Voting Wars: Rights | Power | Privilege,” News21, Lily Altavena, Alex Amico, Alejandra Armstrong, Lian Bunny, Elizabeth Campbell, Andrew Clark, Nicole Cobler, Courtney Columbus, Hillary Davis, Sami Edge, Max Garland, Taylor Gilmore, Natalie Griffin, Marianna Hauglie, Sean Holstege, Pinar Istek, Phillip Jackson, Emily Mahoney, Roman Knertser, Michael Lakusiak, Jimmy Miller, Emily Mills, Michael Olinger, Pam Ortega, Kate Peifer, Jeffrey Pierre, Sarah Pitts, Amber Reece, Ali Schmitz, Rose Velazquez, Erin Vogel-Fox.
View this story online

Judges’ comments: In a nationwide investigation of changes in voting laws, students from 18 universities documented voter disenfranchisement in advance of the 2016 election. Using information from every state legislature and public records from local agencies across the country, along with interviews from 31 states, the students matched or outpaced professional publications to show erosions in voter rights and scant evidence of voter fraud in states that had changed their voting requirements since 2012. They went beyond national politics to find that 5.6 million people now live in communities that have eliminated their school boards, leaving parents without a say in their children’s education. Their travels took them from Shelby, Ala., where the Supreme Court case eliminating portions of the Voting Rights Act began, to Navajo Mountain, where tribe members were fighting for their rights. In advance of the election, their deep reporting also pointed to Donald Trump’s popularity in economically-struggling Democratic regions like Mahoning County in eastern Ohio.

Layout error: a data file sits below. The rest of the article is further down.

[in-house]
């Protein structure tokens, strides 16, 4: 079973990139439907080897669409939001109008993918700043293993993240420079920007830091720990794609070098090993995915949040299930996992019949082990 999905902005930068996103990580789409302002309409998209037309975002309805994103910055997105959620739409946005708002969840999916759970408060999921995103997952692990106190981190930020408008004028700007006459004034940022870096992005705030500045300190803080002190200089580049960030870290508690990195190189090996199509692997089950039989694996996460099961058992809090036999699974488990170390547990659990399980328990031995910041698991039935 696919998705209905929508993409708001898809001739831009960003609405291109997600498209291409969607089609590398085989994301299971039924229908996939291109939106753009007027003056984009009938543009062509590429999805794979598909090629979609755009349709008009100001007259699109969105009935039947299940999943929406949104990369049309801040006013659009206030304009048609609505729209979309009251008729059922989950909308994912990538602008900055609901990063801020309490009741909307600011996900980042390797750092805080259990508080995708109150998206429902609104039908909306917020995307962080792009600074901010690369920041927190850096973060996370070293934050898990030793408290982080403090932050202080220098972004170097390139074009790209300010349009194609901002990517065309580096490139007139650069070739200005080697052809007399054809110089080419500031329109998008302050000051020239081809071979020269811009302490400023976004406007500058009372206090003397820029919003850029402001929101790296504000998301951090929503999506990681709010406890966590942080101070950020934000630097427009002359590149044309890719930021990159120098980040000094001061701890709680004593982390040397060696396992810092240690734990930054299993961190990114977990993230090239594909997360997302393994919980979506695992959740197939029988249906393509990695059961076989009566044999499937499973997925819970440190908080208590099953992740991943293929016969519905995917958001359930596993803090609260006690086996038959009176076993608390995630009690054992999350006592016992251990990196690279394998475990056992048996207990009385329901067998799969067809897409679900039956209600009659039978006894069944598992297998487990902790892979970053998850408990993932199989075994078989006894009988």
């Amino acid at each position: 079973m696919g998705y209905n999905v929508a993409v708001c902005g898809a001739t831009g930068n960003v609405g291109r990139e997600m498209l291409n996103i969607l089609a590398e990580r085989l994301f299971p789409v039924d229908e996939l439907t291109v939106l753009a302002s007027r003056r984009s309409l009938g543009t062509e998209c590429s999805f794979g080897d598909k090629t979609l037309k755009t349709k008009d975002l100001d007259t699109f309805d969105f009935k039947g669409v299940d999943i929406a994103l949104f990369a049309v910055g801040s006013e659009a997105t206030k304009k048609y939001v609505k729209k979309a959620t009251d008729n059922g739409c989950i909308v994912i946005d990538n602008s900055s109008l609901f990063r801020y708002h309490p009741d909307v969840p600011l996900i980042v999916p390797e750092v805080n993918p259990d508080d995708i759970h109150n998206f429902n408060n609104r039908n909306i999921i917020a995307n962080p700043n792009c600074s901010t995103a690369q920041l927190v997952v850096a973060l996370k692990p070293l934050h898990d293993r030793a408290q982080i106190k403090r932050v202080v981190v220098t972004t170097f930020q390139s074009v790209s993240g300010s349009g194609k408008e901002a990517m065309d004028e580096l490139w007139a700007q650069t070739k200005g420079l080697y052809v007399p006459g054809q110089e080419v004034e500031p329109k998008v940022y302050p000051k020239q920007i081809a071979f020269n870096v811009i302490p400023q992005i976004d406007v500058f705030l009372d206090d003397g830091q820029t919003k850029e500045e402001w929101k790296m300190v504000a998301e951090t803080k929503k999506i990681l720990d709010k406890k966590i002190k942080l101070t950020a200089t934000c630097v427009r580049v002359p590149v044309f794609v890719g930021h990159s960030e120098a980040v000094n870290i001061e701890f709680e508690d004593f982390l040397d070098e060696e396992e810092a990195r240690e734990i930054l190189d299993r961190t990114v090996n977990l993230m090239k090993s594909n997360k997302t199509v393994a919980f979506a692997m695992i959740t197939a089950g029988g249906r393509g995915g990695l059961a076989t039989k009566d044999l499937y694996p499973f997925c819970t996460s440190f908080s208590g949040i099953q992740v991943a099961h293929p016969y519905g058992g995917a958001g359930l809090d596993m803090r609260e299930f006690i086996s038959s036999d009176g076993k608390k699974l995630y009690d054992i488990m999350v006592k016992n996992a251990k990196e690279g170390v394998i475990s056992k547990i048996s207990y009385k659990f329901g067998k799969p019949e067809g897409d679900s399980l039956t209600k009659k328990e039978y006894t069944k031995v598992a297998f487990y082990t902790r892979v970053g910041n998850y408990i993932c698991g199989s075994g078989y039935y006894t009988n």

• Discharging Trouble,” Capital News Service, Carlos Alfaro, Joe Antoshak, Darcy Costello, Morgan Eichensehr, Amanda Eisenberg, Nate Kresh, Teresa Lo, Zoe Sagalow, Catherine Sheffo, Daniel Trielli.
  • Unsettling,” CUNY Graduate School of Journalism, Kanyakrit Vongkiatkajorn, Marguerite Ward, Maria Arcel, Isabel Riofrío,Christina Nordvang Jensen.
Student - Small

Pharaoh Brown Investigation,” Oregon Daily Emerald, Kenny Jacoby, Jarrid Denney, Cooper Green.
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Judges’ comments: Kenny Jacoby, Jarrid Denney and Cooper Green plowed through massive roadblocks put up by the University of Oregon, its coaches, athletic department administration and a federal student privacy law to expose the truth behind a star football player: He had history of violent behavior. Oregon Duck football player Pharaoh Brown, the reporters documented, punched a teammate, causing a concussion; brawled with another player; and was investigated for trying to choke his girlfriend, whom the police blamed as the instigator. And for all this, Brown faced no punishment from the university, his coaches or the criminal justice system. The university refused to talk to reporters about the incidents. But these tenacious reporters prevailed by finding sources to verify the findings of their investigation. Their determination is an example for all investigative reporters: They refused to quit or back down to a powerful athletic program.


Investigations Triggered by Breaking News

Tragedy on Verruckt,” The Kansas City Star, Matt Campbell, Robert Cronkleton, Eric Adler, Steve Vockrodt, Laura Bauer, Tony Rizzo, Katy Bergen, Scott Canon, Hunter Woodall and Toriano Porter.
View this story online 

Judges’ comments: After the death of a 10-year-old boy at a Kansas water park, an aggressive team of reporters and editors from The Kansas City Star dove deep on the construction and oversight of the world’s tallest water slide. Their reporting revealed a lack of state regulation over amusement park rides and little outside review for safety that was putting the public at risk. The reporters also found other riders who experienced trouble on the ride – and had alerted staff to the malfunctions. Following their work, the owner of the amusement park permanently shut down the ride.